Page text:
I would like to make a point. For most enlisted Navy men, they serve not out of patriotic zeal, but because it's a job with excellent benefits. While only 1 out of every 100 men who attend the Great Lakes Naval Training Center will reach the rank of Master Chief Petty Officer, you pretty much have to be a dumb f*ck to get drummed out of the service, not unlike Randy Quaid's character in this film.

The enlisted Man is the backbone of the Navy. If you are in dire need of a chuckle, you should see a wet behind the ears Ensign try to give a Master Chief Petty Officer an order. The other side of the coin is, in terms of social status, it seems a lot of people in this country hold enlisted men, not only of the Navy but in all the armed forces, in low regard.

Enlisted life in the Navy is chiefly governed by inertia. Only a special kind of man can stand Navy life: the constant routine, overzealous officers, incompetent swabbies, and the incredibly long deployment cruises where they are separated from their families (often 6 months at a time, or longer).

This film is admired in certain circles as a 21 gun salute to the enlisted Navy man. While not a true to life picture, as movies rarely are, however, you will be hard pressed to find a film that does not paint the Navy in such rosy terms, as the sugary sweet OFFICER AND A GENTLEMAN does, or the incredibly stupid and unrealistic TOP GUN.

The vast amounts of enlisted men serving in our military are not war junkies out to get a fix. Its just a job, and our country could stand to go a long way to giving enlisted men a little more due respect.
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Oz (1997–2003)
Started off gripping, ended up hilarious
31 July 2004
I can distinctly remember when OZ first premiered on HBO. The character of Tobias Beecher represented our introduction to maximum security prison life: A mild mannered white middle aged man about to enter the viper pit, completely unprepared for anything and everything that is about to happen to him. The first episodes, not to mention the entire first season, was gripping, intense, and brutal.

Then as the years went by, the show kind of denigrated into a melodramatic, tawdry soap opera, and it was always the same show. So-and-so plots against so-and-so. Someone gets raped, hooked on drugs, killed, beaten. Basically, it became mind-numbingly repetitive. They should have called it quits after the first riot. The acting went from naturalistic to macho preening. Instead of feeling like they were really in a maximum security prison, it felt more and more like they were just actors on a set, reading lines for the camera.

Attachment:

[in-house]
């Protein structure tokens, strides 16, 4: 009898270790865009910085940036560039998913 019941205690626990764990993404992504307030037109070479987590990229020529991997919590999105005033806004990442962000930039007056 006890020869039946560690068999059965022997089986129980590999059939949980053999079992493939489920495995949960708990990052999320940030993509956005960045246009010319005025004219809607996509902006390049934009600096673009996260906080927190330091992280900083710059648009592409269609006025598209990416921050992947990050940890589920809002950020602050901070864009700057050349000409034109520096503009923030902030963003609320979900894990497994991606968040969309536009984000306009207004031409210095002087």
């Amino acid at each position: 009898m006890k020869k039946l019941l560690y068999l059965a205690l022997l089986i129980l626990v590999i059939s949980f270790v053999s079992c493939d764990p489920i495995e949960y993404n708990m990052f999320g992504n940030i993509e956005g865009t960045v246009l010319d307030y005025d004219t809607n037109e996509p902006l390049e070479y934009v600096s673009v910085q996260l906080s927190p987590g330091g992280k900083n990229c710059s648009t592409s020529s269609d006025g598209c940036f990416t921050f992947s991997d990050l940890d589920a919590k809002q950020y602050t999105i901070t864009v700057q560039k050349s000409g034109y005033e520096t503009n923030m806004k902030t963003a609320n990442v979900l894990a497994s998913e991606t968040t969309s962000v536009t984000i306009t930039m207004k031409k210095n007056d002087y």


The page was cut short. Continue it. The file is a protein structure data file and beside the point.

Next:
In the end, it became a guilty pleasure of mine because of its unintentional hilarity.
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2/10
The Emperor has no clothes
23 July 2004
EPII is frequently on HBO, so having had the chance to watch it about a hundred million times, I have finally developed the courage to admit to myself, that this is truly a bad movie. George Lucas has to be one of the most incompetent filmmakers in the history of filmmaking.

Why, oh why couldn't this movie be as good as the final swordfights at the end? The camera dances, the action flows, the tension and excitement are palpable. Then I found out that those scenes were filmed on the same stage as "Moulin Rouge", using the same crew. Rumours abound that the bearded one refused to return to the land of Oz for the pickup shots of EPIII, instead preferring to return to England. Perhaps the laughter of derision behind his back had finally gotten to him?

I really don't care about EPIII anymore. If it's good, or if it's bad. Lucas once again wrote the screenplay without any outside help, so it's almost certain to be bad. I leave it up to you to determine if the Anakin vs. Obi-Wan swordfight is worth a 10-12 dollar admission ticket.

Here is what I have to say to you all: vote with your wallet. Do not go to see EPIII. Lucas treats his audience with contempt, why not give him some payback where it would really hurt?